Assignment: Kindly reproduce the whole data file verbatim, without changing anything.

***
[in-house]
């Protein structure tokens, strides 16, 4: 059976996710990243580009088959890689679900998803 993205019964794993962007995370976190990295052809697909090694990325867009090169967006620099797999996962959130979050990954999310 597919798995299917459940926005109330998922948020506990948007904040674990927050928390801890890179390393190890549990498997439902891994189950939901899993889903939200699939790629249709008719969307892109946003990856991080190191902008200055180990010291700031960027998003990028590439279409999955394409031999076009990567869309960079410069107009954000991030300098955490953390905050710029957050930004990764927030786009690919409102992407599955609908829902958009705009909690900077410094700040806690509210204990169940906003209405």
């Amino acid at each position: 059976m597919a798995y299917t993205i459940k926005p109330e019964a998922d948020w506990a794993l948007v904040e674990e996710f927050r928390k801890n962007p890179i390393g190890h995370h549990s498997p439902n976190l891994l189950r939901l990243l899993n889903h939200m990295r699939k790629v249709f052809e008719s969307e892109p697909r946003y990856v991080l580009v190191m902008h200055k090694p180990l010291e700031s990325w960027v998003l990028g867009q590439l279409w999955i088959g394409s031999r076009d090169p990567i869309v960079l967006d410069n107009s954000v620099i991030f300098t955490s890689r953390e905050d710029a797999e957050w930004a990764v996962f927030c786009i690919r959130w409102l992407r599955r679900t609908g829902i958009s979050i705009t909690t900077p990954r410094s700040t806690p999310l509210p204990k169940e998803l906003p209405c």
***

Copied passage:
[in-house]
């Protein structure tokens, strides 16, 4: 059976996710990243580009088959890689679900998803 993205019964794993962007995370976190990295052809697909090694990325867009090169967006620099797999996962959130979050990954999310 597919798995299917459940926005109330998922948020506990948007904040674990927050928390801890890179390393190890549990498997439902891994189950939901899993889903939200699939790629249709008719969307892109946003990856991080190191902008200055180990010291700031960027998003990028590439279409999955394409031999076009990567869309960079410069107009954000991030300098955490953390905050710029957050930004990764927030786009690919409102992407599955609908829902958009705009909690900077410094700040806690509210204990169940906003209405």
């Amino acid at each position: 059976m597919a798995y299917t993205i459940k926005p109330e019964a998922d948020w506990a794993l948007v904040e674990e996710f927050r928390k801890n962007p890179i390393g190890h995370h549990s498997p439902n976190l891994l189950r939901l990243l899993n889903h939200m990295r699939k790629v249709f052809e008719s969307e892109p697909r946003y990856v991080l580009v190191m902008h200055k090694p180990l010291e700031s990325w960027v998003l990028g867009q590439l279409w999955i088959g394409s031999r076009d090169p990567i869309v960079l967006d410069n107009s954000v620099i991030f300098t955490s890689r953390e905050d710029a797999e957050w930004a990764v996962f927030c786009i690919r959130w409102l992407r599955r679900t609908g829902i958009s979050i705009t909690t900077p990954r410094s700040t806690p999310l509210p204990k169940e998803l906003p209405c």